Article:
TNF-related apoptosis-inducing ligand (TRAIL) is a member of the TNF superfamily, which plays an important role in regulating cell death and inflammation. Beyond its anti-tumor activity, increasing evidence in animal studies suggests that TRAIL plays a role in the control of autoimmune diseases, and in particular in type 1 diabetes mellitus (T1DM). In this context, in a previous study carried out in a retrospective cohort of T1DM pediatric patients, we found significant lower levels of circulating TRAIL in T1DM patients with respect to healthy age-matched controls. However, a limitation of our previous study was as follows: (1) the lack of serial serum samples harvested from the same patients at different time post onset and (2) the lack of information about concurrent metabolic status at time of blood sampling. On these bases, the aim of the present study was to analyze the evolution of circulating TRAIL levels in a pilot group of pediatric patients admitted at Emergency Department for T1DM, from the time of hospital admission throughout the re-establishment of a normal metabolic balance and up to 18 months of clinical follow-up. Moreover, the serum levels of TRAIL in T1DM patients were analyzed in relation to the metabolic status determined at the same times.

Serum TRAIL levels increase shortly after insulin therapy and metabolic stabilization in children with type 1 diabetes mellitus

TORNESE, GIANLUCA;VECCHI BRUMATTI, LIZA;ZAULI, GIORGIO;SECCHIERO, PAOLA
2015-01-01

Abstract

TNF-related apoptosis-inducing ligand (TRAIL) is a member of the TNF superfamily, which plays an important role in regulating cell death and inflammation. Beyond its anti-tumor activity, increasing evidence in animal studies suggests that TRAIL plays a role in the control of autoimmune diseases, and in particular in type 1 diabetes mellitus (T1DM). In this context, in a previous study carried out in a retrospective cohort of T1DM pediatric patients, we found significant lower levels of circulating TRAIL in T1DM patients with respect to healthy age-matched controls. However, a limitation of our previous study was as follows: (1) the lack of serial serum samples harvested from the same patients at different time post onset and (2) the lack of information about concurrent metabolic status at time of blood sampling. On these bases, the aim of the present study was to analyze the evolution of circulating TRAIL levels in a pilot group of pediatric patients admitted at Emergency Department for T1DM, from the time of hospital admission throughout the re-establishment of a normal metabolic balance and up to 18 months of clinical follow-up. Moreover, the serum levels of TRAIL in T1DM patients were analyzed in relation to the metabolic status determined at the same times.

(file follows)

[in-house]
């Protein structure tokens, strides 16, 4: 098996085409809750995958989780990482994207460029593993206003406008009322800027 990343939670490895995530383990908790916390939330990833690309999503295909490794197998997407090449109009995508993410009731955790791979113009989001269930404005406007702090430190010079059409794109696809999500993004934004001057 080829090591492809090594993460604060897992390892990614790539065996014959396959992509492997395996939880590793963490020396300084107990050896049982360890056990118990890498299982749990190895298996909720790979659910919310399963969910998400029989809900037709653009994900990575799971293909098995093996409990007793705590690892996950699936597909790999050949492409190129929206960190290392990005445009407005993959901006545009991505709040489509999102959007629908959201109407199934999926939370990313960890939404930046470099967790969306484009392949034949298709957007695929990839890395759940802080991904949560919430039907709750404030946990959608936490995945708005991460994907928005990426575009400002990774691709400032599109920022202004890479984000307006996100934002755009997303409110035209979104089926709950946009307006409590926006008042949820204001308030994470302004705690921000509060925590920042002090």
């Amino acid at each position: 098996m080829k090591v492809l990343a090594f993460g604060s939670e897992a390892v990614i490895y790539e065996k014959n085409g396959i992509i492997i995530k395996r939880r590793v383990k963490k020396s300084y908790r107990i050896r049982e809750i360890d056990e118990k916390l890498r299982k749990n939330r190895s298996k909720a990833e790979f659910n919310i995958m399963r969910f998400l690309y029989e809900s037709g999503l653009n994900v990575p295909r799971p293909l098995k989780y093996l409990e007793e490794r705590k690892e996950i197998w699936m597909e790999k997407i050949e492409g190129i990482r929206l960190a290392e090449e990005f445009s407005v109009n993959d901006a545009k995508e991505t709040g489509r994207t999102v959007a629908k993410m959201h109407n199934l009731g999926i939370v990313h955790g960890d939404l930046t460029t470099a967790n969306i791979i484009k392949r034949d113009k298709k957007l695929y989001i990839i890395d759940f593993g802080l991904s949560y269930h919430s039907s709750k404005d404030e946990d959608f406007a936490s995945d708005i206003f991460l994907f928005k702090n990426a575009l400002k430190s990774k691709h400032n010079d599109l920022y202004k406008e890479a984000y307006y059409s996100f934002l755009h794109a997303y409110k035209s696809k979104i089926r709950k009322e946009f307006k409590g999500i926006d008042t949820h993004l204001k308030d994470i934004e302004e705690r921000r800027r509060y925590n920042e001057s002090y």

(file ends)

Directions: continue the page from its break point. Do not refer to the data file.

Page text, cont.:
http://link.springer.com/journal/volumesAndIssues/592
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Utilizza questo identificativo per citare o creare un link a questo documento: https://hdl.handle.net/11368/2845447
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